Posted on July 15, 2015



Not Just Cos

Take back William Fulbright’s medal, too


Daniel Clark



In the aftermath of the latest Bill Cosby revelations, it has been proposed that the fallen icon be stripped of the Presidential Medal of Freedom, which was awarded to him by George W. Bush in 2002.  A petition, being championed by Sen. Kirsten Gillibrand (D-N.Y.), says Cosby “does not deserve to be on the list of distinguished recipients.”  Well, if we’re going to hold the honorees to that standard, we also need to take back the award from the late Arkansas Senator J. William Fulbright.

Imagine if Cosby had been awarded something called the Presidential Medal of Respectful Treatment of Women.  Suppose also that Bush and everyone else had already known about the accusations against Cosby, and the apparent admission contained in his recently released 2005 deposition.  That’s how inappropriate it was for Bill Clinton to bestow the Presidential Medal of Freedom on Sen. Fulbright.

One would think that being a segregationist would automatically eliminate someone from consideration for such an award, but Fulbright was one of the seven senators (all Democrats) who filibustered the Civil Rights Act of 1964.  He voted against the Voting Rights Act of 1965, and was one of 99 federal legislators (97 of them Democrats) who signed the Southern Manifesto in protest of the Brown v. Board of Education ruling.

To be fair, Fulbright didn’t want to deny freedom only to black Americans.  If he’d gotten his way, the United States would have abandoned its Constitution, morphed into a European-style parliamentary system, and rendered itself subservient to the United Nations.  Heaven knows which of our rights he would have bargained away in the process.

An inveterate Communist sympathizer, Fulbright essentially proposed the construction of the Berlin Wall two weeks before it became a reality.  “I don’t understand why the East Germans don’t just close their border, because I think they have a right to close it,” he said on July 30, 1961.  The people of East Germany had no say in the matter, of course.  By “the East Germans,” he meant the Communist government of a Soviet-dominated prison state.  What he was really advocating was that the inhabitants of that country be prevented from escaping to the Free World.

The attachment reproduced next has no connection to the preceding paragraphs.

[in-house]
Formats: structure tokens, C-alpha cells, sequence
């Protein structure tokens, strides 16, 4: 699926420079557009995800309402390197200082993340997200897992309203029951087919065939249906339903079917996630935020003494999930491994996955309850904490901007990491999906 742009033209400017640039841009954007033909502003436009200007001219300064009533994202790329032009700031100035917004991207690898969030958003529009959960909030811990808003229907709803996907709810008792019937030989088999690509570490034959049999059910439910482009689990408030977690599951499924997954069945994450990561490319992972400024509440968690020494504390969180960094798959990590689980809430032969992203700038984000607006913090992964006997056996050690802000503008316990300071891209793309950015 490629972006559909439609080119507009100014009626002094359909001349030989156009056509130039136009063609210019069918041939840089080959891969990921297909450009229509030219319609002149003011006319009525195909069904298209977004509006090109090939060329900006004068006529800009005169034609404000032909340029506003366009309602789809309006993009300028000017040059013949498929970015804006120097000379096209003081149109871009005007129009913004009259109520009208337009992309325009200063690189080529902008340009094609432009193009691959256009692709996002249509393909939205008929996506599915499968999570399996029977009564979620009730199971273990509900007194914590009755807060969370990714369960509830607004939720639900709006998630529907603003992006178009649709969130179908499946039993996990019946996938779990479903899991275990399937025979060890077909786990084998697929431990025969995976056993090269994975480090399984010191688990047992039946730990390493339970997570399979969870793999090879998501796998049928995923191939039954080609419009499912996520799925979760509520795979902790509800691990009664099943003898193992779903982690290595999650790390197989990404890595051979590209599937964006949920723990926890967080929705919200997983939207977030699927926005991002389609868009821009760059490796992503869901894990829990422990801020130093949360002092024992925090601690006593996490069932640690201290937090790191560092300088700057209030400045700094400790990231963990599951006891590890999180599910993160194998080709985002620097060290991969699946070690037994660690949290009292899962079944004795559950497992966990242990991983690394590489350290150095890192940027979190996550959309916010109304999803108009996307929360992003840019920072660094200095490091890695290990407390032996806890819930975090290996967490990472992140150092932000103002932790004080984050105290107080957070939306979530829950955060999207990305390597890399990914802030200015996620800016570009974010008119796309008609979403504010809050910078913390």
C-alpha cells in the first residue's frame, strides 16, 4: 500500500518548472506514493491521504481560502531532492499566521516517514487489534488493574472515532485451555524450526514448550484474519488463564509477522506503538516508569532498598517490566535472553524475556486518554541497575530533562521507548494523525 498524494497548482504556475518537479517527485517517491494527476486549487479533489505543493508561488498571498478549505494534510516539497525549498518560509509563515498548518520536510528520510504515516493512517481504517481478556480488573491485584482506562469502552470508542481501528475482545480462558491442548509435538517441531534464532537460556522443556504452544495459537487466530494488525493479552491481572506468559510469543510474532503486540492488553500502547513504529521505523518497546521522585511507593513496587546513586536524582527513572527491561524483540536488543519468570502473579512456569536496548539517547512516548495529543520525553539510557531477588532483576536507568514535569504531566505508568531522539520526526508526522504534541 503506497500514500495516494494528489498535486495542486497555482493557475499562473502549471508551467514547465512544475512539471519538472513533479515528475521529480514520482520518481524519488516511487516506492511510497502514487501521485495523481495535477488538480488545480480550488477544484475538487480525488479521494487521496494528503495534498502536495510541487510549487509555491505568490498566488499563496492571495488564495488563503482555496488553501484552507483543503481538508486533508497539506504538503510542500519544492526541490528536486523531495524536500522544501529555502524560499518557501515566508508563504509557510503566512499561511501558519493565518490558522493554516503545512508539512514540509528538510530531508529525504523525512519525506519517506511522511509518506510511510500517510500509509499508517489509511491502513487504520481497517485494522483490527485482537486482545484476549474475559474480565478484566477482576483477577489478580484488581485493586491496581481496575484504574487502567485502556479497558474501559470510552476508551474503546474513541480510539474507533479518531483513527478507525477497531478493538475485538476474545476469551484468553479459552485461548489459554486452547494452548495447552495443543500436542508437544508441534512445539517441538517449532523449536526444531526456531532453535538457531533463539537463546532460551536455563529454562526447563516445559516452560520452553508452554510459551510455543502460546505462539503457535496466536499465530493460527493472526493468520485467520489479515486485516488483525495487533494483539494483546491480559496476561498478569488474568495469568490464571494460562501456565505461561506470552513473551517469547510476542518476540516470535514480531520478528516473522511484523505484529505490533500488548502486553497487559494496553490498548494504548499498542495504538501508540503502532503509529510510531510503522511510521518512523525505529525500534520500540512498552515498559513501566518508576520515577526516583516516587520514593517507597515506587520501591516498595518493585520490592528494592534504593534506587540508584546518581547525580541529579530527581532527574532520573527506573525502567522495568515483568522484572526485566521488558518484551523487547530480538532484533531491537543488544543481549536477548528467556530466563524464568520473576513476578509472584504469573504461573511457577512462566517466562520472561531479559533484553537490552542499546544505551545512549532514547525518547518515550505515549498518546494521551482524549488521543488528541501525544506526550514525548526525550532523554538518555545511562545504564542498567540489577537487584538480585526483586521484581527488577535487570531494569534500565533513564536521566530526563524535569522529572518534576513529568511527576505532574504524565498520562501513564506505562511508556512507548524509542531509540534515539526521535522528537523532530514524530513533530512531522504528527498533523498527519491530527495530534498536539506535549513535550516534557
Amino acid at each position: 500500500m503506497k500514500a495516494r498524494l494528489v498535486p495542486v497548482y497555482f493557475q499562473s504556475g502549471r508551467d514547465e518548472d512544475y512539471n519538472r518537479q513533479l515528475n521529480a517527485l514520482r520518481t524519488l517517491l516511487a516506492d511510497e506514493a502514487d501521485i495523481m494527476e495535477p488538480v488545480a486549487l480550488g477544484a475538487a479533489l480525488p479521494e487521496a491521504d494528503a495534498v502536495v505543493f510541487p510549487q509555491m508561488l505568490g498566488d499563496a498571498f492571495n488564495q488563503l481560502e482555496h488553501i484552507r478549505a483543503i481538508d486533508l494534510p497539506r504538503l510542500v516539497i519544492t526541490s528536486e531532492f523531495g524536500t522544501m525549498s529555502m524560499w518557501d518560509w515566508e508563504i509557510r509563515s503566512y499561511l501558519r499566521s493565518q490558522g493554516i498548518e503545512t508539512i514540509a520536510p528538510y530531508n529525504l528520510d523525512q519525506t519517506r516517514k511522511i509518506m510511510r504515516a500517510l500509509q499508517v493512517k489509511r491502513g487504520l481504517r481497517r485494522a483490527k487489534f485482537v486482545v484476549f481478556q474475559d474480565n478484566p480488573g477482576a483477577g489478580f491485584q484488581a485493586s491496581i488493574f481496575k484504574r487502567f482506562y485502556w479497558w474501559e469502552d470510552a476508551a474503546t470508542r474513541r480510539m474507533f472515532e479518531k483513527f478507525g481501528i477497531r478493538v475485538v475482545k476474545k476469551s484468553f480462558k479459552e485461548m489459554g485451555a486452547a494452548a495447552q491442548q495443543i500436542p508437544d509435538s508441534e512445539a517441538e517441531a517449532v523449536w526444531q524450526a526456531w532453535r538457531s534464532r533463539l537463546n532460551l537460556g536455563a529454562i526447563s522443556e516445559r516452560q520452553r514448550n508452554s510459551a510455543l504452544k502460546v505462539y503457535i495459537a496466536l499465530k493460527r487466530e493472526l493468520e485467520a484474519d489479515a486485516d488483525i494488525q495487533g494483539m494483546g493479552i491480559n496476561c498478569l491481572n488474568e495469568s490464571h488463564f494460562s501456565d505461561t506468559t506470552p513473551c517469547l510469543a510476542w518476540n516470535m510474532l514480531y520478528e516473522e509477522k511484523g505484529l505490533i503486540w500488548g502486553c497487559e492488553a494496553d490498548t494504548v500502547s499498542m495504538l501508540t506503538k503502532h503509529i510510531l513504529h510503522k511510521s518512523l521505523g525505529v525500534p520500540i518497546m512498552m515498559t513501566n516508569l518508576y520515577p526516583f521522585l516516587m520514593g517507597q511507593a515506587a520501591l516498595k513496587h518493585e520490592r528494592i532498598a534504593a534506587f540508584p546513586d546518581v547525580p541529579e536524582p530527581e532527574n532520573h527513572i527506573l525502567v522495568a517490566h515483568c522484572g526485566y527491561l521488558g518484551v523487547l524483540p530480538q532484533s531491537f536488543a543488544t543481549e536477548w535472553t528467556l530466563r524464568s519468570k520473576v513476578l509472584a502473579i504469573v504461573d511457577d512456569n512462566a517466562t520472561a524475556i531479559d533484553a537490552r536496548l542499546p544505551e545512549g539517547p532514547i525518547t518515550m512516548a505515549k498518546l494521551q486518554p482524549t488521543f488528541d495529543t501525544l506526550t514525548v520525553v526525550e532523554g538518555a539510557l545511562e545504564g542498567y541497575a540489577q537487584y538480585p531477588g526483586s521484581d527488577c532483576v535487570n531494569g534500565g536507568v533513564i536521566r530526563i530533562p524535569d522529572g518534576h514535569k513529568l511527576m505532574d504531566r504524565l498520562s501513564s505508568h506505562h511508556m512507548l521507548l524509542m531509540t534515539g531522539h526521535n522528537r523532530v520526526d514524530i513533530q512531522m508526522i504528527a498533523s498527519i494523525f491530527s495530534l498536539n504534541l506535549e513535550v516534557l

A decade earlier, Fulbright had led the charge to censure Sen. Joseph McCarthy, driven in part by McCarthy’s having correctly identified pro-Communist diplomat Philip Jessup as a security risk.  For committing the offense of overzealousness in defense of his country, McCarthy is relentlessly smeared as one of the worst villains in American history.  Meanwhile Fulbright, an enemy of freedom both at home and abroad, is a recipient of the Presidential Medal of Freedom, among other entirely unjustified honors.

Fulbright served for 15 years as Chairman of the Senate Foreign Relations Committee, a curious position for a man who so loathed his own country that he would often mock those who loved it, sarcastically referring to them as “super-patriots.”  In 1961, this animosity manifested itself in the Fulbright Memorandum, in which he proposed that military officers be forbidden from speaking publicly about Communism.

Unsurprisingly, he began undermining the American effort in Vietnam from almost the very beginning.  It was his committee that invited John Kerry to testify in 1971, for the purpose, as the Fulbright himself explained, of prodding Congress to “end American participation of the war.”  Kerry famously leveled slanderous accusations against his fellow soldiers, with the chairman’s tacit approval.  Never during the McCarthy era was the Senate chamber turned into such a circus as it became that day.

Nobody who was trapped in occupied East Berlin, subjected to Jim Crow laws, or imprisoned in Ho Chi Minh’s “reeducation camps” could have possibly associated Sen. Fulbright with the cause of freedom, but Bill Clinton did, and no wonder.  It was Fulbright who had arranged for his 23-year-old protege – who had already been drafted – to obtain a deferment in exchange for his insincere promise to join the ROTC upon returning from Oxford.  That’s the kind of perverted concept of freedom we should expect from Clinton.  After all, it was he who eagerly complied with Cuban officials when they came to our country to demand the return of their government property, in the form of a six-year-old boy.

At least we can be pretty sure that Cosby, whether he keeps his award or not, will ultimately get whatever reputation he deserves.  The same cannot be said of Fulbright, whose wickedness had been a matter of public record all along, but whose name has never suffered for it in the least.



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